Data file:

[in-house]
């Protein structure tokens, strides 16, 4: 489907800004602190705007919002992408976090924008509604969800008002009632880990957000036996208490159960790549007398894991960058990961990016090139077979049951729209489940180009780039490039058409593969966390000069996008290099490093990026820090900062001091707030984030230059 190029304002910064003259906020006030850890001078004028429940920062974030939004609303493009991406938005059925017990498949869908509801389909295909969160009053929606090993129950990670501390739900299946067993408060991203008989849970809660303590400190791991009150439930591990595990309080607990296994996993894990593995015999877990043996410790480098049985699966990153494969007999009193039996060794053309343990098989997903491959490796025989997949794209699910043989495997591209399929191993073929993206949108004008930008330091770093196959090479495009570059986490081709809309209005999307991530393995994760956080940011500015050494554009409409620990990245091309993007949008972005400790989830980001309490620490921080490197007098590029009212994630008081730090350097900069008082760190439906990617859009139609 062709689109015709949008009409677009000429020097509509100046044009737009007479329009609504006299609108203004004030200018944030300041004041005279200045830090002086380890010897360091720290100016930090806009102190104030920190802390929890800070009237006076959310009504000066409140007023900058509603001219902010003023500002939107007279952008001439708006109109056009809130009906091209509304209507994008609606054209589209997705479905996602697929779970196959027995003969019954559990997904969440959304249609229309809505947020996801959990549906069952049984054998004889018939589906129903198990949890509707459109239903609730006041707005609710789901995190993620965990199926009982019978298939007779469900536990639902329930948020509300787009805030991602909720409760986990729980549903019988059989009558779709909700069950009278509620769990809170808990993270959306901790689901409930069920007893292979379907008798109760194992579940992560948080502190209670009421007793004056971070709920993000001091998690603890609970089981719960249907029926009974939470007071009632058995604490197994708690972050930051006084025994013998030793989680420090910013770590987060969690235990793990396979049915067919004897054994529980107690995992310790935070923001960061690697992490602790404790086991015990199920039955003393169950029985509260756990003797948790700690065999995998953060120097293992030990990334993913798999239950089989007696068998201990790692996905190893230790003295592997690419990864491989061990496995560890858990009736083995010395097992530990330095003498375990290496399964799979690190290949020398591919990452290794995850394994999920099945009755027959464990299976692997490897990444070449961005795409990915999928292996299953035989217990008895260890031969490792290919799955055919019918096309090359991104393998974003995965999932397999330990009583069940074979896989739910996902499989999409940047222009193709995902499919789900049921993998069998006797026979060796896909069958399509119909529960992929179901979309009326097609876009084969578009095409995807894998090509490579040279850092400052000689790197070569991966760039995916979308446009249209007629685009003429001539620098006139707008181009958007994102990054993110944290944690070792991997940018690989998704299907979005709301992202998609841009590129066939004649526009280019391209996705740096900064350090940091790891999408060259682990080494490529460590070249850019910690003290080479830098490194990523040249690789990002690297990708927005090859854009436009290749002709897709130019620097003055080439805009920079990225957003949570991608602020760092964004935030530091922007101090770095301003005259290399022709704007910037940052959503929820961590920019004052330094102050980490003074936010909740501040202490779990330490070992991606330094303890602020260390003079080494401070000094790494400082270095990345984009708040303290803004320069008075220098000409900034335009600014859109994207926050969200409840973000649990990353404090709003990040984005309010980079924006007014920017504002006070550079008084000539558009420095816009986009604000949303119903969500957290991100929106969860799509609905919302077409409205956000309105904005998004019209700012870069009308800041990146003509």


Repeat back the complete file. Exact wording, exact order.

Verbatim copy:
[in-house]
């Protein structure tokens, strides 16, 4: 489907800004602190705007919002992408976090924008509604969800008002009632880990957000036996208490159960790549007398894991960058990961990016090139077979049951729209489940180009780039490039058409593969966390000069996008290099490093990026820090900062001091707030984030230059 190029304002910064003259906020006030850890001078004028429940920062974030939004609303493009991406938005059925017990498949869908509801389909295909969160009053929606090993129950990670501390739900299946067993408060991203008989849970809660303590400190791991009150439930591990595990309080607990296994996993894990593995015999877990043996410790480098049985699966990153494969007999009193039996060794053309343990098989997903491959490796025989997949794209699910043989495997591209399929191993073929993206949108004008930008330091770093196959090479495009570059986490081709809309209005999307991530393995994760956080940011500015050494554009409409620990990245091309993007949008972005400790989830980001309490620490921080490197007098590029009212994630008081730090350097900069008082760190439906990617859009139609 062709689109015709949008009409677009000429020097509509100046044009737009007479329009609504006299609108203004004030200018944030300041004041005279200045830090002086380890010897360091720290100016930090806009102190104030920190802390929890800070009237006076959310009504000066409140007023900058509603001219902010003023500002939107007279952008001439708006109109056009809130009906091209509304209507994008609606054209589209997705479905996602697929779970196959027995003969019954559990997904969440959304249609229309809505947020996801959990549906069952049984054998004889018939589906129903198990949890509707459109239903609730006041707005609710789901995190993620965990199926009982019978298939007779469900536990639902329930948020509300787009805030991602909720409760986990729980549903019988059989009558779709909700069950009278509620769990809170808990993270959306901790689901409930069920007893292979379907008798109760194992579940992560948080502190209670009421007793004056971070709920993000001091998690603890609970089981719960249907029926009974939470007071009632058995604490197994708690972050930051006084025994013998030793989680420090910013770590987060969690235990793990396979049915067919004897054994529980107690995992310790935070923001960061690697992490602790404790086991015990199920039955003393169950029985509260756990003797948790700690065999995998953060120097293992030990990334993913798999239950089989007696068998201990790692996905190893230790003295592997690419990864491989061990496995560890858990009736083995010395097992530990330095003498375990290496399964799979690190290949020398591919990452290794995850394994999920099945009755027959464990299976692997490897990444070449961005795409990915999928292996299953035989217990008895260890031969490792290919799955055919019918096309090359991104393998974003995965999932397999330990009583069940074979896989739910996902499989999409940047222009193709995902499919789900049921993998069998006797026979060796896909069958399509119909529960992929179901979309009326097609876009084969578009095409995807894998090509490579040279850092400052000689790197070569991966760039995916979308446009249209007629685009003429001539620098006139707008181009958007994102990054993110944290944690070792991997940018690989998704299907979005709301992202998609841009590129066939004649526009280019391209996705740096900064350090940091790891999408060259682990080494490529460590070249850019910690003290080479830098490194990523040249690789990002690297990708927005090859854009436009290749002709897709130019620097003055080439805009920079990225957003949570991608602020760092964004935030530091922007101090770095301003005259290399022709704007910037940052959503929820961590920019004052330094102050980490003074936010909740501040202490779990330490070992991606330094303890602020260390003079080494401070000094790494400082270095990345984009708040303290803004320069008075220098000409900034335009600014859109994207926050969200409840973000649990990353404090709003990040984005309010980079924006007014920017504002006070550079008084000539558009420095816009986009604000949303119903969500957290991100929106969860799509609905919302077409409205956000309105904005998004019209700012870069009308800041990146003509």